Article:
Pope Francis' Message to Serra
Pope Francis Addresses Serrans
Pope Francis greets Serran International President Dante Vannini
Phoenix Serrans with President Vannini at St. Peter's Basilica
Audience with the participants in the 75th Convention of “Serra International” Friday, June 6, 2017
Holy Father Francis received in audience the participants in the 75th Convention of “Serra International” on the theme: “Siempre adelante.
Holy Father’s Address
Your Eminence, Your Excellency,
Dear Brothers and Sisters,
I am pleased to greet all of you. From throughout the world you have gathered for this International Convention, which has as its theme: “Siempre adelante. The courage of vocation”. In the joy of the Gospel, and with that boldness typical of the Christian mission, you have gathered here to discover anew, at the school of the Master, the meaning of every Christian vocation: to offer our lives as a gift, “anointing” our brothers and sisters with the tenderness and mercy of God. I thank Mr Dante Vannini, the President of Serra International, for his kind words. I would like to reflect on something he said which, I believe, is central to the experience of faith: to be friends.
To be friends to priests, sustaining their vocation and accompanying them in their ministry: with this great gift you enrich the Church! This is, above all else, what a Serran is – a “special friend” whom the Lord has brought into the lives of seminarians and priests.
Today the word “friend” has become a bit overused. In our daily lives, we run into various people whom we call “friends”, but that is just a word we say. Within virtual communications, “friend” is one of the most frequently found words. Yet we know that superficial knowledge has little to do with that experience of encounter or closeness evoked by the word “friend”.
When Jesus speaks of his “friends”, He points to a hard truth: true friendship involves an encounter that draws me so near to the other person that I give something of my very self. Jesus says to His disciples: “No longer do I call you servants… but I have called you friends, for all that I have heard from my Father I have made known to you” (Jn 15:15). He thus establishes a new relationship between man and God, one that transcends the law and is grounded in trust and love. At the same time, Jesus frees friendship from sentimentalism and presents it to us as a responsibility that embraces our entire life: “Greater love has no man than this, that a man lay down his life for his friends” (Jn 15:13).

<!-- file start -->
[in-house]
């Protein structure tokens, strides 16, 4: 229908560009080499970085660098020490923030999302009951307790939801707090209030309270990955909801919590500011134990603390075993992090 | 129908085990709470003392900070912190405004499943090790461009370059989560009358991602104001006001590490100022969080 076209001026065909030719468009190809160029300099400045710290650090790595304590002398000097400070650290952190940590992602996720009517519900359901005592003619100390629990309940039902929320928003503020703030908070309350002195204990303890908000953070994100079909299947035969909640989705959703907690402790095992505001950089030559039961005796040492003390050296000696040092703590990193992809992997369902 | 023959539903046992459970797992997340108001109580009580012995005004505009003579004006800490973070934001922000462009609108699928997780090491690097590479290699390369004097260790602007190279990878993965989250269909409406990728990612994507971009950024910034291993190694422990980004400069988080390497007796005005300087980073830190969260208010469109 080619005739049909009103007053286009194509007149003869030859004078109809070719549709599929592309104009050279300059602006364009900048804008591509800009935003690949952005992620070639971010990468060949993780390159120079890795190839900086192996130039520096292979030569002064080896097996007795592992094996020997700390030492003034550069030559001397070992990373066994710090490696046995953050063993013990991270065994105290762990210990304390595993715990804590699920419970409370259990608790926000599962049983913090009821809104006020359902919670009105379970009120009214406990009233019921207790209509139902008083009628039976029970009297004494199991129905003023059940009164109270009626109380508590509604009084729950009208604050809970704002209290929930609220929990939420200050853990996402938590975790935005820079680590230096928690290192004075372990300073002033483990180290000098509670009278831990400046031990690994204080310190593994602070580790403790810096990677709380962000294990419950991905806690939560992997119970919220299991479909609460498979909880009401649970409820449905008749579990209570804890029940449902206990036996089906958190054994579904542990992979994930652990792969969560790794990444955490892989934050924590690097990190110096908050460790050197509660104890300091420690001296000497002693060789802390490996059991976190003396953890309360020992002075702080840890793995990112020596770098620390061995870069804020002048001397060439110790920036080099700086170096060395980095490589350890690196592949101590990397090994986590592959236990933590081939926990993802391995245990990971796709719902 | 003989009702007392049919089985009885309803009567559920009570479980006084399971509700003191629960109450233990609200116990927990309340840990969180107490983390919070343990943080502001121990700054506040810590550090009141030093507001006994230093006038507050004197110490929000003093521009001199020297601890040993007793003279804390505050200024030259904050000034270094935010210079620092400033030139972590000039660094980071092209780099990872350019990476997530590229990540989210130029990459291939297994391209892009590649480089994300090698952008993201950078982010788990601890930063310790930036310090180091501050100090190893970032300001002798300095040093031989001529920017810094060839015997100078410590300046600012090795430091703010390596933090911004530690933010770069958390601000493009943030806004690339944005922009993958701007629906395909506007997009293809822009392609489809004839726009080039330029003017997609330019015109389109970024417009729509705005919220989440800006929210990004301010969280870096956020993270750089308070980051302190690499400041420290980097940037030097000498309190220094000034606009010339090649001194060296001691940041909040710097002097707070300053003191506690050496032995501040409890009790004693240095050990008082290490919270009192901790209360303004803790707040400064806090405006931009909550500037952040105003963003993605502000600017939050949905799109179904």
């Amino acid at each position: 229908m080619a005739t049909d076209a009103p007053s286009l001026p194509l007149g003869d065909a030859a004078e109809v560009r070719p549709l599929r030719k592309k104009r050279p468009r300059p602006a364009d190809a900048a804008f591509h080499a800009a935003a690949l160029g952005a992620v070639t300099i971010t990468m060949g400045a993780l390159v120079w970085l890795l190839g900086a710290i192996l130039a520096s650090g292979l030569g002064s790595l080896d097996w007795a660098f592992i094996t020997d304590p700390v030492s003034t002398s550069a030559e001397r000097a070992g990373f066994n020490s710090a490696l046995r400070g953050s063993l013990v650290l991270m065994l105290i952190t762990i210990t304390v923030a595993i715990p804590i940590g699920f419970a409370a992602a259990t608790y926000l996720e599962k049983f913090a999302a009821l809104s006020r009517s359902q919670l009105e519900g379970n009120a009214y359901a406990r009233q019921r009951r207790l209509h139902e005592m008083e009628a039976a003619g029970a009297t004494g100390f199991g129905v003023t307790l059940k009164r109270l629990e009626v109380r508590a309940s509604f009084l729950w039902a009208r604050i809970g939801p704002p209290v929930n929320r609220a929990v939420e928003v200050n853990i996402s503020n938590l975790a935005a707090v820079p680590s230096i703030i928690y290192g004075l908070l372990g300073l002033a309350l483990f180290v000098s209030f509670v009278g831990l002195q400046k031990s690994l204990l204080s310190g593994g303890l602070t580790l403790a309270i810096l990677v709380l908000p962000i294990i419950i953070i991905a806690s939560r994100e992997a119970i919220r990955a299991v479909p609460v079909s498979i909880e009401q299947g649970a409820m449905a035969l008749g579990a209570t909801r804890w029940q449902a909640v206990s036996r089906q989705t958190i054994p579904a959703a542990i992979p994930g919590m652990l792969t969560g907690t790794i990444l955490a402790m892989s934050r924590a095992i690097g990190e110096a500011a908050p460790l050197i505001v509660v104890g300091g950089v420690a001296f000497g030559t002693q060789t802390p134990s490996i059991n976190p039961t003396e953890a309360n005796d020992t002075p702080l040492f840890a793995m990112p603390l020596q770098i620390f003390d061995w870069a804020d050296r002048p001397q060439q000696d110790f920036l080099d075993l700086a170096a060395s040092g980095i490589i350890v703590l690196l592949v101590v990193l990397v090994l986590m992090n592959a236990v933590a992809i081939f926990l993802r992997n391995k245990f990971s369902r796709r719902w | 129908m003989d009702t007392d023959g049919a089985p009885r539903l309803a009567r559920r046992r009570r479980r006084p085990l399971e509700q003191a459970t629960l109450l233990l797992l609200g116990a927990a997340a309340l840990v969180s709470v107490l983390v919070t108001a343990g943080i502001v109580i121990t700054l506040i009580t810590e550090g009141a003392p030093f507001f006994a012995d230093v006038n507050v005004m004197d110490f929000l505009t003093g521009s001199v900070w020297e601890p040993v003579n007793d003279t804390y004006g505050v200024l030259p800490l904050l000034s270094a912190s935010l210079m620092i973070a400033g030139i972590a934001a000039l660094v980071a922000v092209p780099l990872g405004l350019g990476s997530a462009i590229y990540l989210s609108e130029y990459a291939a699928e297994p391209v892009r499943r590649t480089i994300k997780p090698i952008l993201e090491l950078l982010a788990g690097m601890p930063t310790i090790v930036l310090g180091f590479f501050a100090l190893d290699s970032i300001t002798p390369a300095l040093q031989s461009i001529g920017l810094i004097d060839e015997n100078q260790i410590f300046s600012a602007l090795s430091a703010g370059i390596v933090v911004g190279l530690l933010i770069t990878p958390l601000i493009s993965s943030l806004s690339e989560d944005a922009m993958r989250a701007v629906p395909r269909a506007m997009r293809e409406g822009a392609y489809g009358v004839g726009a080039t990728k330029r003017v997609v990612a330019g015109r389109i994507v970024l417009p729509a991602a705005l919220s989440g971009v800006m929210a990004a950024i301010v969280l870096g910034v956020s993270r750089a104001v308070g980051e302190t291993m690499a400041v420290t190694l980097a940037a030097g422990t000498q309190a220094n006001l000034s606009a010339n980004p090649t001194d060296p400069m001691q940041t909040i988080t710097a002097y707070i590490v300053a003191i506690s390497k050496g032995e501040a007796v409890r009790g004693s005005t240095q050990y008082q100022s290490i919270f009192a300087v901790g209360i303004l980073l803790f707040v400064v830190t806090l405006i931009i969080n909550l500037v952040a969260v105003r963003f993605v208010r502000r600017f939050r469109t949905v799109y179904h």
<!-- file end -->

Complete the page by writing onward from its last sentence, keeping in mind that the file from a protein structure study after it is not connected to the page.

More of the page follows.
We become friends, then, only if our encounter is more than something outward or formal, and becomes instead a way of sharing in the life of another person, an experience of compassion, a relationship that involves giving ourselves for others.
It is good for us to reflect on what friends do. They stand at our side, gently and tenderly, along our journey; they listen to us closely, and can see beyond mere words; they are merciful when faced with our faults; they are nonjudgmental. They are able to walk with us, helping us to feel joy in knowing that we are not alone. They do not always indulge us but, precisely because they love us, they honestly tell us when they disagree. They are there to pick us up whenever we fall.
This is the also the kind of friendship that you seek to offer to priests. The Serra Club helps foster this beautiful vocation of being laity who are friends to priests. Friends who know how to accompany and sustain them in faith, in fidelity to prayer and apostolic commitment. Friends who share the wonder of a vocation, the courage of a definitive decision, the joy and fatigue of ministry. Friends who can offer priests support and regard their generous efforts and human failings with understanding and tender love. In this way, you are to priests like the home of Bethany, where Jesus entrusted his weariness to Martha and Mary, and, thanks to their care, was able to find rest and refreshment.